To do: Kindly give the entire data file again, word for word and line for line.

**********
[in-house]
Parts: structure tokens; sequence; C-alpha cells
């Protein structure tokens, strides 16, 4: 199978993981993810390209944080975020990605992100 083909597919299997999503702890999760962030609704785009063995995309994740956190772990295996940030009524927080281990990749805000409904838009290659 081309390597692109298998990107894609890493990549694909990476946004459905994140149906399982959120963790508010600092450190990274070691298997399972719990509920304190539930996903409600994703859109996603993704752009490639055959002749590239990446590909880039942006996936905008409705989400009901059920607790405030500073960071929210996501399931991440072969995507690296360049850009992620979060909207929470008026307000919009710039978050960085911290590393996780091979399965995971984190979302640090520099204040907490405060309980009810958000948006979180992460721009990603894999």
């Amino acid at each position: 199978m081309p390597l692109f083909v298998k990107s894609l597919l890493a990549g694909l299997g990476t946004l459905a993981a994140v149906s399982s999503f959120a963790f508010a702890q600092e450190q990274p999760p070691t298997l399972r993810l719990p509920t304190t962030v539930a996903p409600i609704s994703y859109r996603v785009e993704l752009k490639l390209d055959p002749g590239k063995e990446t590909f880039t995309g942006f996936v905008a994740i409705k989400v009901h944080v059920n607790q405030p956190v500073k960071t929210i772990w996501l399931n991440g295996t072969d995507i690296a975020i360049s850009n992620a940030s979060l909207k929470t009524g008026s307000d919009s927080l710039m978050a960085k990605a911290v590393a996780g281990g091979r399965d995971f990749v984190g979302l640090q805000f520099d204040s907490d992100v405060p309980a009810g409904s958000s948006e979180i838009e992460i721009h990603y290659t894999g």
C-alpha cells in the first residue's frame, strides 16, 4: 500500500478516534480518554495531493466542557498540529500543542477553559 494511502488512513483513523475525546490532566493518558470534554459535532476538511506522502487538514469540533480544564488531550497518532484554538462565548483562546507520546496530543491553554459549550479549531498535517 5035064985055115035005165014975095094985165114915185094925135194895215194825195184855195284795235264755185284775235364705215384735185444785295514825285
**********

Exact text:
[in-house]
Parts: structure tokens; sequence; C-alpha cells
């Protein structure tokens, strides 16, 4: 199978993981993810390209944080975020990605992100 083909597919299997999503702890999760962030609704785009063995995309994740956190772990295996940030009524927080281990990749805000409904838009290659 081309390597692109298998990107894609890493990549694909990476946004459905994140149906399982959120963790508010600092450190990274070691298997399972719990509920304190539930996903409600994703859109996603993704752009490639055959002749590239990446590909880039942006996936905008409705989400009901059920607790405030500073960071929210996501399931991440072969995507690296360049850009992620979060909207929470008026307000919009710039978050960085911290590393996780091979399965995971984190979302640090520099204040907490405060309980009810958000948006979180992460721009990603894999």
């Amino acid at each position: 199978m081309p390597l692109f083909v298998k990107s894609l597919l890493a990549g694909l299997g990476t946004l459905a993981a994140v149906s399982s999503f959120a963790f508010a702890q600092e450190q990274p999760p070691t298997l399972r993810l719990p509920t304190t962030v539930a996903p409600i609704s994703y859109r996603v785009e993704l752009k490639l390209d055959p002749g590239k063995e990446t590909f880039t995309g942006f996936v905008a994740i409705k989400v009901h944080v059920n607790q405030p956190v500073k960071t929210i772990w996501l399931n991440g295996t072969d995507i690296a975020i360049s850009n992620a940030s979060l909207k929470t009524g008026s307000d919009s927080l710039m978050a960085k990605a911290v590393a996780g281990g091979r399965d995971f990749v984190g979302l640090q805000f520099d204040s907490d992100v405060p309980a009810g409904s958000s948006e979180i838009e992460i721009h990603y290659t894999g």
C-alpha cells in the first residue's frame, strides 16, 4: 500500500478516534480518554495531493466542557498540529500543542477553559 494511502488512513483513523475525546490532566493518558470534554459535532476538511506522502487538514469540533480544564488531550497518532484554538462565548483562546507520546496530543491553554459549550479549531498535517 5035064985055115035005165014975095094985165114915185094925135194895215194825195184855195284795235264755185284775235364705215384735185444785295514825285